WASHINGTON — For people seeking an energy boost, companies are increasing their offerings of foods with added caffeine. A new caffeinated gum may have gone too far.
The Food and Drug Administration said Monday that it will investigate the safety of added caffeine and its effects on children and adolescents. The agency made the announcement just as Wrigley was rolling out Alert Energy Gum, a product that includes as much caffeine as a half a cup of coffee in one piece and promises ‘‘the right energy, right now.’’
Michael Taylor, the FDA’s deputy commissioner of foods, indicated that the proliferation of new foods with caffeine added — especially the gum, which he equates to ‘‘four cups of coffee in your pocket’’ — may even prompt the FDA to look closer at the way all food ingredients are regulated.
The agency is already investigating the safety of energy drinks and energy shots, prompted by consumer reports of illness and death.
Taylor said Monday that the only time FDA explicitly approved the added use of caffeine in a food or drink was in the 1950s for colas. The current proliferation of caffeine added to foods is ‘‘beyond anything FDA envisioned,’’ Taylor said.
‘‘It is disturbing,’’ Taylor said. ‘‘We’re concerned about whether they have been adequately evaluated.’’
Caffeine has the regulatory classification of ‘‘generally recognized as safe,’’ or GRAS, which means manufacturers can add it to products and then determine on their own whether the product is safe.
‘‘This raises questions about how the GRAS concept is working and is it working adequately,’’ Taylor said of the gum and other caffeine-added products.
As food companies have created more new ingredients to add health benefits, improve taste, or help food stay fresh, there are at least 4,650 of these ‘‘generally recognized as safe’’ ingredients, according to the nonpartisan Pew Charitable Trusts. The bulk of them, at least 3,000, were determined GRAS by companies and trade associations.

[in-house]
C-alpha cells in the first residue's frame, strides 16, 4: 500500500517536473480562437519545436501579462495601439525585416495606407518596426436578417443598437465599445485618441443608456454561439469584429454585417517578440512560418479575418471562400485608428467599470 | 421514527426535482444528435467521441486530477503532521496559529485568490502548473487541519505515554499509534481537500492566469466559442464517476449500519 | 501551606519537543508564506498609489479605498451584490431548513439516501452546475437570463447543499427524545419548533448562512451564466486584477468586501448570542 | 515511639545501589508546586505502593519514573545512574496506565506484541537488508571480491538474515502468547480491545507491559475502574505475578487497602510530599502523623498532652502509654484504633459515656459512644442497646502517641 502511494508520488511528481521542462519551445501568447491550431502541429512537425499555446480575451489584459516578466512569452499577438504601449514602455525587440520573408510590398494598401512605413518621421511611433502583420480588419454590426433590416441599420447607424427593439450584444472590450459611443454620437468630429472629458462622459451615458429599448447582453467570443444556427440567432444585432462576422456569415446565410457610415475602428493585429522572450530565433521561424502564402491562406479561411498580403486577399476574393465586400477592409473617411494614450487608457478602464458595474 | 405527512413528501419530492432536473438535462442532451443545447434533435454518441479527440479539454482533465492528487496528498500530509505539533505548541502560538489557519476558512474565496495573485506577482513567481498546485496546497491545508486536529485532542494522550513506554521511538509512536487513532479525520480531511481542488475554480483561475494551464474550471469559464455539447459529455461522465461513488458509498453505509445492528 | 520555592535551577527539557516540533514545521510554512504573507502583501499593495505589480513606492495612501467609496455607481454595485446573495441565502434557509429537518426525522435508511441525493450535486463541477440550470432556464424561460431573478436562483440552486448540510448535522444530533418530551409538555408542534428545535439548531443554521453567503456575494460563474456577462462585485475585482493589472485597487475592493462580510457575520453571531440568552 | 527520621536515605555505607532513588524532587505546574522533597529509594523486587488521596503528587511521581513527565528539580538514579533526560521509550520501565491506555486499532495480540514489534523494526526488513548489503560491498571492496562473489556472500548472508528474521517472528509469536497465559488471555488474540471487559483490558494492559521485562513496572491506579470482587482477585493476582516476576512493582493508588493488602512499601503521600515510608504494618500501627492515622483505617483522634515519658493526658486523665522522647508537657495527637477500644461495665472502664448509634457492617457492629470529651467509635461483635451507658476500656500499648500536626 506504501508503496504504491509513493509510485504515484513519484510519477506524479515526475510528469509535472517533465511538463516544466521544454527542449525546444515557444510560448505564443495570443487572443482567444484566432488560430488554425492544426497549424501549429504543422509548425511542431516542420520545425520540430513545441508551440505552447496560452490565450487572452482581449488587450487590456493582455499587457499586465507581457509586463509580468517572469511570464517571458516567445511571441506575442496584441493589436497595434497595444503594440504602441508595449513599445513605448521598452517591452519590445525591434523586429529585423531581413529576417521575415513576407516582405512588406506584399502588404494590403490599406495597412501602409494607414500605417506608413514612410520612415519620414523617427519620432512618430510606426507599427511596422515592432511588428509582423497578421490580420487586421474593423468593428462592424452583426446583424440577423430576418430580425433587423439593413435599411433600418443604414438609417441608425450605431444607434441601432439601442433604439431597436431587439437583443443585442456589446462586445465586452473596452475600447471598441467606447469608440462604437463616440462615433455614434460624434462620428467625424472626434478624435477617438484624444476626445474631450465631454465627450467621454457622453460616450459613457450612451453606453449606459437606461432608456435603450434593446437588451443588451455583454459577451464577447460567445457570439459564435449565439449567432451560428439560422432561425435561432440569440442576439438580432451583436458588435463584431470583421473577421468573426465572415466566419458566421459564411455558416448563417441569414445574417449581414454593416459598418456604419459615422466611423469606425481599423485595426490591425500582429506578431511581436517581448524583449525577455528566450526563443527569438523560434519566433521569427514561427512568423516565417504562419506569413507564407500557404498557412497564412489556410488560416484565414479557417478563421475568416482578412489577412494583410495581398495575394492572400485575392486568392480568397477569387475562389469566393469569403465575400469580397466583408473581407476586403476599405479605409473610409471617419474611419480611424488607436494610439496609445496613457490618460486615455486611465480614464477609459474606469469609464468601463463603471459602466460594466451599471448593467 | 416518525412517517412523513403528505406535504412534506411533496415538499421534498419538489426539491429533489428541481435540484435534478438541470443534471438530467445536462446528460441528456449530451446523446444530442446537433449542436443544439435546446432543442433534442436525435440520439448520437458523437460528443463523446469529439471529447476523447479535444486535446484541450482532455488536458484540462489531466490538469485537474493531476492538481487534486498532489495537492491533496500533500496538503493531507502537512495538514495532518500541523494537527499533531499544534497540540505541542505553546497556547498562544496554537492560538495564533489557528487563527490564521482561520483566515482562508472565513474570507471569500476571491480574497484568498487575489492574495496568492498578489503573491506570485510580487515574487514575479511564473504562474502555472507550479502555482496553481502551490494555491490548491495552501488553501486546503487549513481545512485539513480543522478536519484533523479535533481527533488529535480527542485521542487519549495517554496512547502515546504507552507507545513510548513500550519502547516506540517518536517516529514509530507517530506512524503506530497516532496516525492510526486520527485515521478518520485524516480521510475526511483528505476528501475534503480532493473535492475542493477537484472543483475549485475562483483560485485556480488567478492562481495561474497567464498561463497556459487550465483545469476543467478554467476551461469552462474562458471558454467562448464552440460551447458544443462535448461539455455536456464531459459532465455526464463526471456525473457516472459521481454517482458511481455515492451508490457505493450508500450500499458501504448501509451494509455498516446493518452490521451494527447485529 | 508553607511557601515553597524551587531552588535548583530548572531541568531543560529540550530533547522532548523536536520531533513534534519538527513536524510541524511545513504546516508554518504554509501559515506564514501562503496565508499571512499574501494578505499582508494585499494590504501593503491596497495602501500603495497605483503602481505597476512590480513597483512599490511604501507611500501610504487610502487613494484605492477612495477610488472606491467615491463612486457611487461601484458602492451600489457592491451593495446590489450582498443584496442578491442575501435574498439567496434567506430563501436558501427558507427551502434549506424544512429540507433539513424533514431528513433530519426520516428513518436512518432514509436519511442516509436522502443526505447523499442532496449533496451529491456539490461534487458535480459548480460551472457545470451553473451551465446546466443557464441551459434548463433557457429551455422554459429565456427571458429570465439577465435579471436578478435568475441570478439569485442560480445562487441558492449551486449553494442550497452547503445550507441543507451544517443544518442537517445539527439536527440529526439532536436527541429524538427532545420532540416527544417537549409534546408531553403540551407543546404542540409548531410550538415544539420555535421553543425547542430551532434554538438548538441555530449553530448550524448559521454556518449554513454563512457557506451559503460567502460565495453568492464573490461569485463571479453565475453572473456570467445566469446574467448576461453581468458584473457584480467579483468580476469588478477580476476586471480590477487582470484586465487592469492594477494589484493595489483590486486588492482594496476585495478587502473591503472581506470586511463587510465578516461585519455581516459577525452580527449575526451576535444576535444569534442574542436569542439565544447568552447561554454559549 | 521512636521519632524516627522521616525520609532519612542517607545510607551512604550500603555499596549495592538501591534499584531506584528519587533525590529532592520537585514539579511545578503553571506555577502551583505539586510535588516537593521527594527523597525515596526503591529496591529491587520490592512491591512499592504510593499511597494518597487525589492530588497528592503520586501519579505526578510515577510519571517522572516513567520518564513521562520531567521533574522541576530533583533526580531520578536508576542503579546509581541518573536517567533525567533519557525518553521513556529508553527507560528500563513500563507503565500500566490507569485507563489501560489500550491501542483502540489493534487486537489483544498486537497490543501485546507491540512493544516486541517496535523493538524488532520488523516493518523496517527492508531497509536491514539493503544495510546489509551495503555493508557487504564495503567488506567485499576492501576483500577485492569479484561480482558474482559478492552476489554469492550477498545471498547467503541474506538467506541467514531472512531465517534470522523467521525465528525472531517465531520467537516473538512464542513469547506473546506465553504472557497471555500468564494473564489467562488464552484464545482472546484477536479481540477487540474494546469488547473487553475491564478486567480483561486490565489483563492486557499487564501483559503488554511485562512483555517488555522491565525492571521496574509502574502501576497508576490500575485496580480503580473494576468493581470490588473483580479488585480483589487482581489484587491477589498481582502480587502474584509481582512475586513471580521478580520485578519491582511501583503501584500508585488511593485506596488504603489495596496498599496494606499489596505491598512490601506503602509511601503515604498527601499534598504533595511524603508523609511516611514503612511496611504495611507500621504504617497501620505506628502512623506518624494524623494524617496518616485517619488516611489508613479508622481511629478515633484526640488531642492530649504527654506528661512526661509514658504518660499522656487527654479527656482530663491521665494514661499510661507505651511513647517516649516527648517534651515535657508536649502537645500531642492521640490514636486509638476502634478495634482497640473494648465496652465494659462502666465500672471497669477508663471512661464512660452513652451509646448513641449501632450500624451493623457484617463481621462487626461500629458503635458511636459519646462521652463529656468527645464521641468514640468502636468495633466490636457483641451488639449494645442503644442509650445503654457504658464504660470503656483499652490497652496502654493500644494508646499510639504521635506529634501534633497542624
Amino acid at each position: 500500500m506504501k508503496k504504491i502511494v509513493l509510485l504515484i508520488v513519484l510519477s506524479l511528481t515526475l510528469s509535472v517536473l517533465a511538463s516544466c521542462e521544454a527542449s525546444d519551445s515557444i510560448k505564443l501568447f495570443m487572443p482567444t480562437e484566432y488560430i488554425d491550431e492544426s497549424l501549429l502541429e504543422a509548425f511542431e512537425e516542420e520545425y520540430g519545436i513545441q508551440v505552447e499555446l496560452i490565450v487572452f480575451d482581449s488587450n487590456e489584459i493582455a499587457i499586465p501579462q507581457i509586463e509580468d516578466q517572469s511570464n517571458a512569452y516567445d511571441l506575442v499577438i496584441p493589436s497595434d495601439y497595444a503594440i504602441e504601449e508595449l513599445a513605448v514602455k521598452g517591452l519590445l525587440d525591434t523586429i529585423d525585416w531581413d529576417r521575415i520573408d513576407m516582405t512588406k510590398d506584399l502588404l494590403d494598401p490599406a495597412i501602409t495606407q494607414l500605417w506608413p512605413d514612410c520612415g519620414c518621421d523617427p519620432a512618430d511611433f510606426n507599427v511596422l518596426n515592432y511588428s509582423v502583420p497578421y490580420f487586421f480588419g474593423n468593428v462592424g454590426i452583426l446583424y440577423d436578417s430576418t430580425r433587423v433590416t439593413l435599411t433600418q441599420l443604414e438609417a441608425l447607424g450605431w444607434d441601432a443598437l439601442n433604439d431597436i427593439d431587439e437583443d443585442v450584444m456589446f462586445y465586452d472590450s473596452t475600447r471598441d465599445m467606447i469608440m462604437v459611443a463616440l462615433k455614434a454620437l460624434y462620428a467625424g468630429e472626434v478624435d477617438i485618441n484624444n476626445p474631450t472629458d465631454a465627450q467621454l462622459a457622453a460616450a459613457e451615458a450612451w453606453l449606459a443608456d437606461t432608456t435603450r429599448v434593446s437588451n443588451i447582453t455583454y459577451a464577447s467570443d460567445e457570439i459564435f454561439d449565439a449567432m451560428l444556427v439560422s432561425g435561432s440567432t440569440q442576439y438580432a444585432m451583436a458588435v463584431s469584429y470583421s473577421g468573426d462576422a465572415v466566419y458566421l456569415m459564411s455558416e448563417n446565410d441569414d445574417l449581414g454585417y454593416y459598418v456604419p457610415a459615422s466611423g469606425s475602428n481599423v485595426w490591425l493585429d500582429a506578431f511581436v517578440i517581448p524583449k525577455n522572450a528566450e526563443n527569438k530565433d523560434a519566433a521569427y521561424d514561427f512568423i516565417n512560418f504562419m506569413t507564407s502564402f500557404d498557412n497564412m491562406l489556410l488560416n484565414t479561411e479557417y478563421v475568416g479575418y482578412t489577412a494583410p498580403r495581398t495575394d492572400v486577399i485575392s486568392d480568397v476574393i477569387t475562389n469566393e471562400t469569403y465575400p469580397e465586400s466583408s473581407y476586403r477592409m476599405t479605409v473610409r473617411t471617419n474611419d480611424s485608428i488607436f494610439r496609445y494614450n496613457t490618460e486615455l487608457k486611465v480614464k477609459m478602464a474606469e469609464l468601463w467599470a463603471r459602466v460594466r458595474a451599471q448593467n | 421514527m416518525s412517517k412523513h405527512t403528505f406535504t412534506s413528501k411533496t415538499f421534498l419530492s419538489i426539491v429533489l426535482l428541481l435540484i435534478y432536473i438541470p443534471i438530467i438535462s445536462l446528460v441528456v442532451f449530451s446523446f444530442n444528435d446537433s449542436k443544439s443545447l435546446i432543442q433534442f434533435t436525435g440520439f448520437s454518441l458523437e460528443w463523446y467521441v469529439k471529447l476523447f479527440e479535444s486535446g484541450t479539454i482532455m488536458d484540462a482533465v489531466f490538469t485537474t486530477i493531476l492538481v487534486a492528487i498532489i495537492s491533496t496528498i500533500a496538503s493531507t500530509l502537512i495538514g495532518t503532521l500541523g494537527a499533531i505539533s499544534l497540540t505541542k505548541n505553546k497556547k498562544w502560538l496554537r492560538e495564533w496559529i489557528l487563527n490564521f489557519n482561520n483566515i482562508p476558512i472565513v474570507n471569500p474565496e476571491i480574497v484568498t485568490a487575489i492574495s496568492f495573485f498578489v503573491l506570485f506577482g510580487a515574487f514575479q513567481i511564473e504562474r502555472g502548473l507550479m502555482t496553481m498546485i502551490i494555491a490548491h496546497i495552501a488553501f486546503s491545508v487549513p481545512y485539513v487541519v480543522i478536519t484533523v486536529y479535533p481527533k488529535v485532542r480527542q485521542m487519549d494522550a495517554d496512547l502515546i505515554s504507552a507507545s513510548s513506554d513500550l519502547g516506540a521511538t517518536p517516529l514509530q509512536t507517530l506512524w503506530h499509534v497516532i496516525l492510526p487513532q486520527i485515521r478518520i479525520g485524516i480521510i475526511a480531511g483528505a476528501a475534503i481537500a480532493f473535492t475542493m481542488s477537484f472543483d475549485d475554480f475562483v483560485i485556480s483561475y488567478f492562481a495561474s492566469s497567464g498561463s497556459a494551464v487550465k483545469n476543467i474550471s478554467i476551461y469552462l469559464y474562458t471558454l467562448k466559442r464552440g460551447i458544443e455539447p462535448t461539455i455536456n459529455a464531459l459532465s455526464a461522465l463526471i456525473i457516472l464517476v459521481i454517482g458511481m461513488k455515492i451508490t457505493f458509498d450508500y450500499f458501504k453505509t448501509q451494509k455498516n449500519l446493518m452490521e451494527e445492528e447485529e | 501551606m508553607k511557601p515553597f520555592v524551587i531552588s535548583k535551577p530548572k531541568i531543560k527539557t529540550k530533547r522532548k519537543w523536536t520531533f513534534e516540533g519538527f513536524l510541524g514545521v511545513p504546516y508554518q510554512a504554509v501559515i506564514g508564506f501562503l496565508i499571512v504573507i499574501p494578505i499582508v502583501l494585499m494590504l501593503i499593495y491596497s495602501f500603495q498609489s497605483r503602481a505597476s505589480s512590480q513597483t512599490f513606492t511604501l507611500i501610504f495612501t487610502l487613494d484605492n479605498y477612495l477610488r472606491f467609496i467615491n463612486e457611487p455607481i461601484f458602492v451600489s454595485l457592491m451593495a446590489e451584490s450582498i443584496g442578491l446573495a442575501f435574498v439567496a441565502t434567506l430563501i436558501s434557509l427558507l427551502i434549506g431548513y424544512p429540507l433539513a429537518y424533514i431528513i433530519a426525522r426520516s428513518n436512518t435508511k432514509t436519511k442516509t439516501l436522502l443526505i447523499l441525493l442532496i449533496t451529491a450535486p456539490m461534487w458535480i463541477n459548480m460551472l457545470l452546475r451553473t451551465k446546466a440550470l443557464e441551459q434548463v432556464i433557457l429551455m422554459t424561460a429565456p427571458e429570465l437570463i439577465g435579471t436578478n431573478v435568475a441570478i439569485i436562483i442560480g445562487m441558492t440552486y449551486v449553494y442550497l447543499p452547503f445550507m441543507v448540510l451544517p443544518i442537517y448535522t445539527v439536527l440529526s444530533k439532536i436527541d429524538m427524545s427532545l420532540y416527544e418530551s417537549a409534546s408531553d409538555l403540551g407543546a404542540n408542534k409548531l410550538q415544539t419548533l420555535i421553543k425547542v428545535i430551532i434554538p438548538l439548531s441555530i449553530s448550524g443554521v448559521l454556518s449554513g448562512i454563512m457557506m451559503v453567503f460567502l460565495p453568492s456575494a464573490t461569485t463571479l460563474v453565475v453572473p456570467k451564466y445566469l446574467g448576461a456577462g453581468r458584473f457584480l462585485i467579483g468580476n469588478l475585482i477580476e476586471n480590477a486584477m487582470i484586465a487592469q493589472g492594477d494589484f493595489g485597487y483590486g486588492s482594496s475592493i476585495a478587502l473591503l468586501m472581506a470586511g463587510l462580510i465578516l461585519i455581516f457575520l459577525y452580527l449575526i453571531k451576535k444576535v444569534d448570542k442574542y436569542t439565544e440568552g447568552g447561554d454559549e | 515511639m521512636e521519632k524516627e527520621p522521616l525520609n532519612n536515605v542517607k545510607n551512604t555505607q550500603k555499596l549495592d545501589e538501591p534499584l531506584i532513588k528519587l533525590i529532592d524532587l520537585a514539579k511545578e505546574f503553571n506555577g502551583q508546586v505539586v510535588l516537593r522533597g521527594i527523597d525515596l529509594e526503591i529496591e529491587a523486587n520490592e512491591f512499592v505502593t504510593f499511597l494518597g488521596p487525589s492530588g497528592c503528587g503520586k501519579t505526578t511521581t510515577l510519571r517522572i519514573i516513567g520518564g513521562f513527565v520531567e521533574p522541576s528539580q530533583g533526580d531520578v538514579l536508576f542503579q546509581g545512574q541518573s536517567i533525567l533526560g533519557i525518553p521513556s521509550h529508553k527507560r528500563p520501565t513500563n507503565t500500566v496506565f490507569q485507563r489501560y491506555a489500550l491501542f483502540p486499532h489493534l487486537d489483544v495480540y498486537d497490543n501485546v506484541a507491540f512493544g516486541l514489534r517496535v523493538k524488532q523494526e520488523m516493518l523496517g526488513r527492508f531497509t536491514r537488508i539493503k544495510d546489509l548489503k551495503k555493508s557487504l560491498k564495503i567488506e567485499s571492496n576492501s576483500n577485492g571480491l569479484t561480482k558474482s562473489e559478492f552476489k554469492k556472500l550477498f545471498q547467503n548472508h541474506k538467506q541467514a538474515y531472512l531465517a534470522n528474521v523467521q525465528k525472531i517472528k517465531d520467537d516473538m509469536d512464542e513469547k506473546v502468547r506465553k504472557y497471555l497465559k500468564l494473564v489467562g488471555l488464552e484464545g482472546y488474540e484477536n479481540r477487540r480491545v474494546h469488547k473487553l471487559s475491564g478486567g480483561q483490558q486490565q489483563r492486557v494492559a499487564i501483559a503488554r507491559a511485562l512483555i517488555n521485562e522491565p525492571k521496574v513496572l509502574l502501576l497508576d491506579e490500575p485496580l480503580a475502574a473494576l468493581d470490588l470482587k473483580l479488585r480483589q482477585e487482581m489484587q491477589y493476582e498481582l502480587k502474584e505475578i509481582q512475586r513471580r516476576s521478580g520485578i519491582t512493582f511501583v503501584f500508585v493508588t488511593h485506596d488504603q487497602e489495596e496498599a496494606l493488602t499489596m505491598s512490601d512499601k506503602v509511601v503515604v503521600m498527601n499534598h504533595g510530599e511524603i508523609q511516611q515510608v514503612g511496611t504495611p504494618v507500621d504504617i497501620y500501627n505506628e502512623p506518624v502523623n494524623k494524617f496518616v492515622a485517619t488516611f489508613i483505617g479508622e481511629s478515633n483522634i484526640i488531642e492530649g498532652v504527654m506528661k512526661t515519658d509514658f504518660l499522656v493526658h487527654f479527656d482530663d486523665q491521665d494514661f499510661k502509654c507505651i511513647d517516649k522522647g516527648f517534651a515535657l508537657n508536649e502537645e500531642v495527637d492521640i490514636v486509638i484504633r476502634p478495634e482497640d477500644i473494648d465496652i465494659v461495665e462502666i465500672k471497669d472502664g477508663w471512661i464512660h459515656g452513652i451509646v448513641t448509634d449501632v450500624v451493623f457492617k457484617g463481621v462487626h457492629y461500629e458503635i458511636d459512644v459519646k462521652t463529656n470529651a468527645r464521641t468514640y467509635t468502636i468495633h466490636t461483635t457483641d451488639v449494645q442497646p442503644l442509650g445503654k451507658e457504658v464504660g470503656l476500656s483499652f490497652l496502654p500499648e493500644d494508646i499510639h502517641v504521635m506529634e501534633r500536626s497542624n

Caffeine is not a new ingredient, but Taylor says the FDA is concerned about all of the new ways it is being delivered to consumers. He said the agency will look at the potential impact these ‘‘new and easy sources’’ of caffeine will have on children’s health and will take action if necessary. He said that he and other FDA officials have held meetings with some of the large food companies that have ventured into caffeinated products, including Mars Inc., of which Wrigley is a subsidiary.
Wrigley and other companies adding caffeine to their products have labeled them as for adult use only. A spokeswoman for Wrigley, Denise M. Young, said the gum is for ‘‘adults who are looking for foods with caffeine for energy’’ and each piece contains about 40 milligrams, or the equivalent amount found in half a cup of coffee. She said the company will work with FDA.
‘‘Millions of Americans consume caffeine responsibly and in moderation as part of their daily routines,’’ Young said.
Food manufacturers have added caffeine to candy, nuts, and other snack foods in recent years. Jelly Belly ‘‘Extreme Sport Beans,’’ for example, have 50 milligrams of caffeine in each 100-calorie pack.
Critics say it is not enough for the companies to say they are marketing the products to adults when the caffeine is added to items such as candy that are attractive to children.
Many of the energy foods are promoted with social media campaigns, another way they could be targeted to young people.